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What kind of Baer was Nicholas in Iowa's gritty win over Purdue?



11 minutes, 1-1 FG, 1-1 3PT, 1 rebound, 1 steal, 1 block, 3 points




Like the patient brown bear, Nicholas spent much of the game waiting: waiting on the edge of the waterfall that was Carver-Hawkeye Arena for the perfect moment to strike out at the salmon that was the Purdue Boilermakers in the hopes of enjoying the rich protein goodness that was victory. Baer wasn't called on to play too many minutes against Purdue, as their megalithic lineup required a bit more heft in the post, but when he was in, he managed to contribute two plays that fired up the crowd and kept the team rolling to another signature win.


Nicholas had a classic Baer swat midway through the first half, coming off his man to block P.J. Thompson's shot from behind, but that wasn't his best play. That would come midway through the second half, when Baer replaced Peter Jok (who had just picked up his second foul). Iowa struggled through a possession for about twenty seconds, desperately trying to get Brady Ellingson open on a screen. With about five seconds left on the clock, the ball found its way to Baer about three feet beyond the three-point line. Seeing that this was probably the best shot Iowa would get in the possession, Baer launched up a 23-footer in the face of Raphael Davis, and the shot rattled in to give the Hawks a 13-point lead. There were a lot of great plays in this game, but the three threes Iowa's reserves hit during this stretch (one each by Ellingson, Baer and Dom Uhl) really seemed to demoralize Purdue. They were pure bonus points, and they gave the Hawks a nice cushion during the last 10 minutes of the game.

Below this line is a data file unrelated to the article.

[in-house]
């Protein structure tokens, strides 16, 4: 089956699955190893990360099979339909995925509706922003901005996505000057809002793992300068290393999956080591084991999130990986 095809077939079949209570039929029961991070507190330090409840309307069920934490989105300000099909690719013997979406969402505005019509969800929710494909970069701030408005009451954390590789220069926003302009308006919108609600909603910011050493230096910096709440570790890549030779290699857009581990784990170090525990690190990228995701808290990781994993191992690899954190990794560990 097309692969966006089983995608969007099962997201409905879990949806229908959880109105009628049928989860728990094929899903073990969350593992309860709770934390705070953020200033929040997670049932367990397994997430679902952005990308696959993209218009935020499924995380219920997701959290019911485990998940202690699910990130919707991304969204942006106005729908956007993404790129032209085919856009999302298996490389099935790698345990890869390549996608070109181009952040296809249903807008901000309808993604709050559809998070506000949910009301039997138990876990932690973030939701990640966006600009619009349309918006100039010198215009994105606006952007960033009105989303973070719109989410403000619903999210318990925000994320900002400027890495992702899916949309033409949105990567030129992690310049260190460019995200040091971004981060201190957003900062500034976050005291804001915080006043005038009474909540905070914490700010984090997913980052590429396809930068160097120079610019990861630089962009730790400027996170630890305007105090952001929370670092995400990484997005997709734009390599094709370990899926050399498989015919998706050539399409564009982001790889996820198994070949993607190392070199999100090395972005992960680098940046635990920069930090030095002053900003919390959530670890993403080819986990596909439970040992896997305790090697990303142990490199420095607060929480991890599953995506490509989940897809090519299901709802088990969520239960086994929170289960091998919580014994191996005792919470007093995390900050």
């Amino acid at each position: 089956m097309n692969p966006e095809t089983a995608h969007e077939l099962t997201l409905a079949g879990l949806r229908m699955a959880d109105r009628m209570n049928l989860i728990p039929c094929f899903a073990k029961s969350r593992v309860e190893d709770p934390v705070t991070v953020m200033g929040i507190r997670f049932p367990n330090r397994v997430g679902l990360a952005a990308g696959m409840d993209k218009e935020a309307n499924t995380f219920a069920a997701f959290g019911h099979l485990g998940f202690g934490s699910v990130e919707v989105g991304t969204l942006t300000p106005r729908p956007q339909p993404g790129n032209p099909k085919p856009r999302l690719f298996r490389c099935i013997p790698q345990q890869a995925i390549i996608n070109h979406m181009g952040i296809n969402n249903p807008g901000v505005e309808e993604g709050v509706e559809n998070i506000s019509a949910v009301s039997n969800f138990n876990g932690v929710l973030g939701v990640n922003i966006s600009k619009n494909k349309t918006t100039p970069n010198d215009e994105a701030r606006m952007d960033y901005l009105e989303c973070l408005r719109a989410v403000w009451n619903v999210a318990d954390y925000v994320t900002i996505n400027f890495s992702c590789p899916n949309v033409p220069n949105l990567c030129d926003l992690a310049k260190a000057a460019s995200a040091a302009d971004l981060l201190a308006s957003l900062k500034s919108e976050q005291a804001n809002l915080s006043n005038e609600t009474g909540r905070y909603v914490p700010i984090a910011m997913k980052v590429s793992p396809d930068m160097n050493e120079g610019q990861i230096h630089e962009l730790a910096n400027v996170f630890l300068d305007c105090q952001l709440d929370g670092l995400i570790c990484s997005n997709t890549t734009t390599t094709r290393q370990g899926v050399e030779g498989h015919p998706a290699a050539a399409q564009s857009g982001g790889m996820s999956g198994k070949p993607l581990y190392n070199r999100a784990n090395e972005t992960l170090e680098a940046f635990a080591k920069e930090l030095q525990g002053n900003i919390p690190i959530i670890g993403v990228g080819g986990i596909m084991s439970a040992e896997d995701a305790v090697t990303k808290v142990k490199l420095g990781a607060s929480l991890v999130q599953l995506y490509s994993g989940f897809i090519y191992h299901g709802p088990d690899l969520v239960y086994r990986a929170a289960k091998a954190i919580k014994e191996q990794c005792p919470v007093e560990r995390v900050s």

Beside the obvious player of the game in Jarrod Uthoff, maybe no one else on the team deserves more credit for the victory than Adam Woodbury. His points and rebounds were great — he has become a very reliable finisher in the pick and roll and 10 rebounds in 23 minutes is super impressive — but his best work came on defense. He battled Purdue's twin gargantua of AJ Hammons and Isaac Haas all day and somehow managed to hold the duo to 11 points and 8 rebounds. The sheer force of Purdue's inside game could have become an uncontrollable flood that swept all before it, but Woodbury managed to channel that force where it needed to go and transform it into something productive. He had some crucial help from Uhl and Ahmad Wagner, but in this Hoover Dam analogy, Woodbury represented the 3,250,000 cubic yards of concrete that held back the Colorado River that was Hammons and Haas, while Uhl, Wagner, and the rest of the team were the steel, manpower and knowhow that made the dam a reality.

As much as Woodbury has a rep as a plodder, he succeeded for the most part by playing Purdue's big men in the same way an overmatched guard might: by fronting them and constantly scrambling to reestablish position and deny them the ball. It was kind of like watching a judo fighter trying to battle a sumo wrestler, with the smaller Woodbury using subtle hand moves and good footwork to again and again fight for position in front of the larger Purdue players. The 20-50 pounds and 1-2 inches Woodbury was giving up to Hammons and Haas respectively may not seem like a lot, but this photo of him defending Haas in the second half shows just how serious the mismatch was:


I was lucky enough to go to this game, and Haas was about the closest thing to a real-life giant I have ever seen. He looked like another form of human, and I'm still amazed Iowa managed to defend him so effectively. Some of that was Uhl taking Haas out on the perimeter on offense and making him look like a stone statue, but a lot of it was Woodbury battling in the post.


During the peak of salmon spawning season, Alaksan brown bears have so much available food that they are able to become something like ursine gourmands, feasting on only the most nutritious parts of the fish (the eggs and the head) while leaving the rest for scavengers.